Thompson Coit Elliott (1862-1943) was born in Barkhamstead, Connecticut and educated at Amherst College, Massachusetts. Elliott traveled west to Walla Walla, Washington in 1886. He married Anna Baker in 1890 and they had 6 children. One of their daughters, Dorothy Elliott, later held ownership of the Seaview home and operated a camp for girls in Nahcotta known as Camp Willapa.
T.C. Elliott, an investment banker, had a passion for history. His family history can be traced back to the Mayflower and the Revolutionary War. He wrote extensively about the early fur trade, Inland Empire explorations, and early contact on the Oregon Coast. He was a board member of the Oregon Historical Society and the Washington State Historical Society. He was an active member of the American Historical Society and a Fellow of the Royal Historical Society.
The Elliott family joined many other families escaping the summer heat by traveling up the Columbia River by steamship, then embarking up the Peninsula by way of the Clamshell Railroad to their summer homes. Fathers would travel back for the workweek and rejoin families on the weekends.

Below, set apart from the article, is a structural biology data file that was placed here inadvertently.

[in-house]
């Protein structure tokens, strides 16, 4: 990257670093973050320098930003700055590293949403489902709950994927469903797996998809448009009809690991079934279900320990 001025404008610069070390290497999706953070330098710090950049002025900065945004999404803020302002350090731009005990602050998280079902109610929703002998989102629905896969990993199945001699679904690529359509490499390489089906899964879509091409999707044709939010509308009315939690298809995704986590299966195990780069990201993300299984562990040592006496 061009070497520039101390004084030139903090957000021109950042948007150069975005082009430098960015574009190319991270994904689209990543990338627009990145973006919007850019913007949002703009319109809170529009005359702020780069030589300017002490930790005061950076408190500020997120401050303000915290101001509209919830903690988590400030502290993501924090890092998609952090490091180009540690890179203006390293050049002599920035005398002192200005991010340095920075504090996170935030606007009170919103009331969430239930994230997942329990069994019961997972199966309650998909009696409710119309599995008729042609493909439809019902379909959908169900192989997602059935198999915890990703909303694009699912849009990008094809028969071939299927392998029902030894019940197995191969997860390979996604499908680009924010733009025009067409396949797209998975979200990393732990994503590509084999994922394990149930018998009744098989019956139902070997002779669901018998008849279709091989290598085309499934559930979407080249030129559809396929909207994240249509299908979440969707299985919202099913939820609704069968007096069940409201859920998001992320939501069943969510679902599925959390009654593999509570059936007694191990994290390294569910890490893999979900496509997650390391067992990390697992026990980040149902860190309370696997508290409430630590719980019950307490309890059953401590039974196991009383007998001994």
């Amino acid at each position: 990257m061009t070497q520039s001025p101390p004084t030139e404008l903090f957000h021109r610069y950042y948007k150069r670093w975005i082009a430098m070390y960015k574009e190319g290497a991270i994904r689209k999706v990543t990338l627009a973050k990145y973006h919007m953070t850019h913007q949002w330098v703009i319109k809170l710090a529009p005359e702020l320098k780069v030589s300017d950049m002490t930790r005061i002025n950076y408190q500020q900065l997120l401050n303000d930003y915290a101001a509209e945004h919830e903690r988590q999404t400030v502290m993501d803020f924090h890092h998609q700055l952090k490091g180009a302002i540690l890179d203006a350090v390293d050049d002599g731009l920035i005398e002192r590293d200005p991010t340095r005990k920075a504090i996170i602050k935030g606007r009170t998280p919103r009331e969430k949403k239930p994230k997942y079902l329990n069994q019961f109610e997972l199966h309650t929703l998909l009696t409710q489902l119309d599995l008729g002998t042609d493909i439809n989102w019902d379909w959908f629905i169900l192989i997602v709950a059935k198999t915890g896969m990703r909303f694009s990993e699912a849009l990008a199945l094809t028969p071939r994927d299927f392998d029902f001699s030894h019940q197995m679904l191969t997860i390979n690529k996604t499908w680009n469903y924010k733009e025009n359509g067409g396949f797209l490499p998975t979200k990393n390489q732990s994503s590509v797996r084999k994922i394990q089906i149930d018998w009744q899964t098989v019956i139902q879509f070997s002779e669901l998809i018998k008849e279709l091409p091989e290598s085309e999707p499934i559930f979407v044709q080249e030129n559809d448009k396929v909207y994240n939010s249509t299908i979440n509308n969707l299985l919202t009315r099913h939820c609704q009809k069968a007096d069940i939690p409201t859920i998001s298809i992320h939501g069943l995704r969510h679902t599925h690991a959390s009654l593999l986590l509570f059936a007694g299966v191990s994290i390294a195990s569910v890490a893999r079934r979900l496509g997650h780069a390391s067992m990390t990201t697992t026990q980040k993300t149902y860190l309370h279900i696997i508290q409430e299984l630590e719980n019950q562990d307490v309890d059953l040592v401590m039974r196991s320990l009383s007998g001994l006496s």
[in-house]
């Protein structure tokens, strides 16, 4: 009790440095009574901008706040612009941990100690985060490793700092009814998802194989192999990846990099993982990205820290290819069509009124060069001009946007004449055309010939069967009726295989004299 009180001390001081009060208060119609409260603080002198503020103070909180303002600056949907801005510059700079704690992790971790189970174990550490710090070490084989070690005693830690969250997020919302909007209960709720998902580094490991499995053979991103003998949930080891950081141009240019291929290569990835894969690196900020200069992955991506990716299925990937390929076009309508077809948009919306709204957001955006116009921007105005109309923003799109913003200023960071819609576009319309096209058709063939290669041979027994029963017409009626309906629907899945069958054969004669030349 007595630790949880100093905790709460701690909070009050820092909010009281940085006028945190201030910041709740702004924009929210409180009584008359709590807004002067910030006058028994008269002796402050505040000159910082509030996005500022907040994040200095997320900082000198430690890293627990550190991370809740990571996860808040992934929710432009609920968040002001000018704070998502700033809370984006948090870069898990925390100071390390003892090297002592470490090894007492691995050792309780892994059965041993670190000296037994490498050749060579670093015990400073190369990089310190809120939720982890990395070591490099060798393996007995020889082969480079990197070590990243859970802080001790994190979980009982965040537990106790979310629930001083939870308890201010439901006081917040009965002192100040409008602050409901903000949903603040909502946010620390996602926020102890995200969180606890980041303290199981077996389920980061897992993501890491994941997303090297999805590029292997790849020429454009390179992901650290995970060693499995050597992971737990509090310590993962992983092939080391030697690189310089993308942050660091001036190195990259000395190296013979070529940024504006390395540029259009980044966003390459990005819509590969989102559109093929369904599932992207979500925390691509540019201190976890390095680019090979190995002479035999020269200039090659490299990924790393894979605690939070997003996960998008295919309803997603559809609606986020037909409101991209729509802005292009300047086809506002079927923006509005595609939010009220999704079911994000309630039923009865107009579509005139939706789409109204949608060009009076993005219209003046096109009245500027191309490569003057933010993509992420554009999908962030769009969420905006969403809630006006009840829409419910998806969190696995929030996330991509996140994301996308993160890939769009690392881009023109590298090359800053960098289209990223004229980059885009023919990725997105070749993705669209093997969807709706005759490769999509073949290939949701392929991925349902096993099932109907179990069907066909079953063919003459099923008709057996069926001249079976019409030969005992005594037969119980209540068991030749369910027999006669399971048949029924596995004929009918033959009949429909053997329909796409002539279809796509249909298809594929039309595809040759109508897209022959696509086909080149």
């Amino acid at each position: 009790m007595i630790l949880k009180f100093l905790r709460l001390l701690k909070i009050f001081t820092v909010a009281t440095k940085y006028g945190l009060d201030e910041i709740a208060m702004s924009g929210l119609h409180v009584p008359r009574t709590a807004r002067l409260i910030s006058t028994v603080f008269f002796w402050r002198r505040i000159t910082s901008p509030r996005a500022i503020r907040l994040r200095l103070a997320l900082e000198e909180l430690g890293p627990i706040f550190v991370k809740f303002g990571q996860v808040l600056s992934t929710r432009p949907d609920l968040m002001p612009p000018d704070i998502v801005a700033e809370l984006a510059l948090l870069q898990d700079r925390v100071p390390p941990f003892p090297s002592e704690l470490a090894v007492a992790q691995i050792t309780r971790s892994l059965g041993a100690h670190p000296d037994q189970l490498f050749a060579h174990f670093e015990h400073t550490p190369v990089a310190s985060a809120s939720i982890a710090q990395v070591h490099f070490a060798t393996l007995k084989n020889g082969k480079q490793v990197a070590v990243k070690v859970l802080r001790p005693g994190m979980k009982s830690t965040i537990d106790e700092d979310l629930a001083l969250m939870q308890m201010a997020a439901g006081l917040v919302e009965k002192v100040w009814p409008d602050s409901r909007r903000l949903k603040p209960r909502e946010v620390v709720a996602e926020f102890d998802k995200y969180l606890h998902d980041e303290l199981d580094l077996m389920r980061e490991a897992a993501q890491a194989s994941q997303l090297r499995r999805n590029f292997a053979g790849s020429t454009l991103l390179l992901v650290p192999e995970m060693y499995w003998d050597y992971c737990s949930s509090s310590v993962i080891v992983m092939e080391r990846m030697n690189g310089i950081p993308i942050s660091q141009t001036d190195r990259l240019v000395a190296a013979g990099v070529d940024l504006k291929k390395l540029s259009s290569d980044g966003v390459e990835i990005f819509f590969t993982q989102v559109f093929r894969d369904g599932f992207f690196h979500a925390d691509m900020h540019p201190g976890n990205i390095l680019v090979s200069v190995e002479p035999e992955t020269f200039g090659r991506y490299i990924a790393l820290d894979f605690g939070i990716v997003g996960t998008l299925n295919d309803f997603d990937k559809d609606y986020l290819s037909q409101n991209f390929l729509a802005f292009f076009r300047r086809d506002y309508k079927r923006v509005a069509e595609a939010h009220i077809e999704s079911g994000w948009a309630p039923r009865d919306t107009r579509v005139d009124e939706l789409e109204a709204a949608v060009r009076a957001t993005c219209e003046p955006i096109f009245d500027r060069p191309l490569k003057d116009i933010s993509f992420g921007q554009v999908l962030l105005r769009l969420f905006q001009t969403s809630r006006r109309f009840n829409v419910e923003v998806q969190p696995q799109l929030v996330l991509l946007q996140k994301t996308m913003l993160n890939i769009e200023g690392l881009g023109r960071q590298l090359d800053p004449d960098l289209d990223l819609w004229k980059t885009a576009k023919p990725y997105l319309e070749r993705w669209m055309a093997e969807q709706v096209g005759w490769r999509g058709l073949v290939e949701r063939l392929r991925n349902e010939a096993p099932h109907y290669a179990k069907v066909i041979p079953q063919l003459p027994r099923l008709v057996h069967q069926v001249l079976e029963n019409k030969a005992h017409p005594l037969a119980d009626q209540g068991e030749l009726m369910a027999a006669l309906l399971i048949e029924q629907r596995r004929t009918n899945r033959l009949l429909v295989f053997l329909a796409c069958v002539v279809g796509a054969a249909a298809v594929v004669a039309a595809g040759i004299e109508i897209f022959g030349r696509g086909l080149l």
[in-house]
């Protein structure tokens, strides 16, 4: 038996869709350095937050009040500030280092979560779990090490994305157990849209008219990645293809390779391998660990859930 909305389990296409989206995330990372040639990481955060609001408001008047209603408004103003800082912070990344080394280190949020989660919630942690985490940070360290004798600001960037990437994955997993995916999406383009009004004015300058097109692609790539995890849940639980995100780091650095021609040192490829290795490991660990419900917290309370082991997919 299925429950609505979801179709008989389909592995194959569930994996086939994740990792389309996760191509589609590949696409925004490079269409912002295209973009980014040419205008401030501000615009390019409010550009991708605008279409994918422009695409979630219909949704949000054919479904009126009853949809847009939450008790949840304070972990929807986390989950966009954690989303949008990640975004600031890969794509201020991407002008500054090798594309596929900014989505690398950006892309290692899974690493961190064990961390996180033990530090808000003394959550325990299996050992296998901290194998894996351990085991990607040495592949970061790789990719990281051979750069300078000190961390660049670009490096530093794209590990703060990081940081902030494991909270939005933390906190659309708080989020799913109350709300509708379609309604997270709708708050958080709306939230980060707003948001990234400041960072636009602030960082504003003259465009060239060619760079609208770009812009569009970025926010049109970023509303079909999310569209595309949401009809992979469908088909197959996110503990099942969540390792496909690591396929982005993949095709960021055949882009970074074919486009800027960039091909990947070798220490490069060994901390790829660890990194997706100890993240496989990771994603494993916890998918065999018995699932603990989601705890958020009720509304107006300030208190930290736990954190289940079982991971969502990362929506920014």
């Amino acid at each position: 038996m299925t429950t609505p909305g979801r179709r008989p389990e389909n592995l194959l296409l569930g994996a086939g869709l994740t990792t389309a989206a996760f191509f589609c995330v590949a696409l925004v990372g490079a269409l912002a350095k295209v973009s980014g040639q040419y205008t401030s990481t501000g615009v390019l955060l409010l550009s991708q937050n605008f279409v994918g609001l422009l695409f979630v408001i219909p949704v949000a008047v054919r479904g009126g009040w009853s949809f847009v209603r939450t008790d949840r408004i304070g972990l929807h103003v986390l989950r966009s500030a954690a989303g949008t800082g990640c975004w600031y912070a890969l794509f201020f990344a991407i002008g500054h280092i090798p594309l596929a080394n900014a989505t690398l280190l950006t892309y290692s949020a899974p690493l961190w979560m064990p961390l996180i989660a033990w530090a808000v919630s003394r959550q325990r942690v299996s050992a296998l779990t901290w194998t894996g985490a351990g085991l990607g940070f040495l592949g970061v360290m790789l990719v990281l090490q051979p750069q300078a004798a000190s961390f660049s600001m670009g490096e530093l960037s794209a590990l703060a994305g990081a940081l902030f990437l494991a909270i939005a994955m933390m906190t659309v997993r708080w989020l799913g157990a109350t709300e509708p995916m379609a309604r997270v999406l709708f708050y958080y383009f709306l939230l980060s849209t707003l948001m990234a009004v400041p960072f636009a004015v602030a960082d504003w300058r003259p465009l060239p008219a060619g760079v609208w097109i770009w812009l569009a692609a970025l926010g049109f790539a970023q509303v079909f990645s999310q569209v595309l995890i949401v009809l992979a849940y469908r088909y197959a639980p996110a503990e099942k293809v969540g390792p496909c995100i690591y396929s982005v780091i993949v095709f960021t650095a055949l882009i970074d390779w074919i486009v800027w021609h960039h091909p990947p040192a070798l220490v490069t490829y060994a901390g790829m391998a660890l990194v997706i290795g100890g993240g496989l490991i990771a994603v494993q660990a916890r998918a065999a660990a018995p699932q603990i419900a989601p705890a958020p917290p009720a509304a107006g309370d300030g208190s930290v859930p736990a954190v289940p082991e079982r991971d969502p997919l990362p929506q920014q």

The Dutch Colonial home built in 1905 must have been reminiscent of T.C. Elliott’s childhood in New England. The property is on the original Stout Hotel grounds in the core of the Victorian beach community. Hotel guests would stroll across the grounds to the water’s edge which lapped the rear of the property. While most of Seaview is platted on 50 x 100 lots, the house enjoys expansive grounds snuggled between the historic Shulderman Collie house and U.S. Senator Henry Winslow Corbett’s summer home, now the Sou’wester Lodge. The ‘Railroad that Ran by the Tide’ traveled in front of the home with the Seaview Depot across the street.
Owners Brett and Nansen Malin have spent the past 15 years working to restore the 6 bedroom home with a carriage house, koi pond and vast property transforming it into a picturesque and magical compound.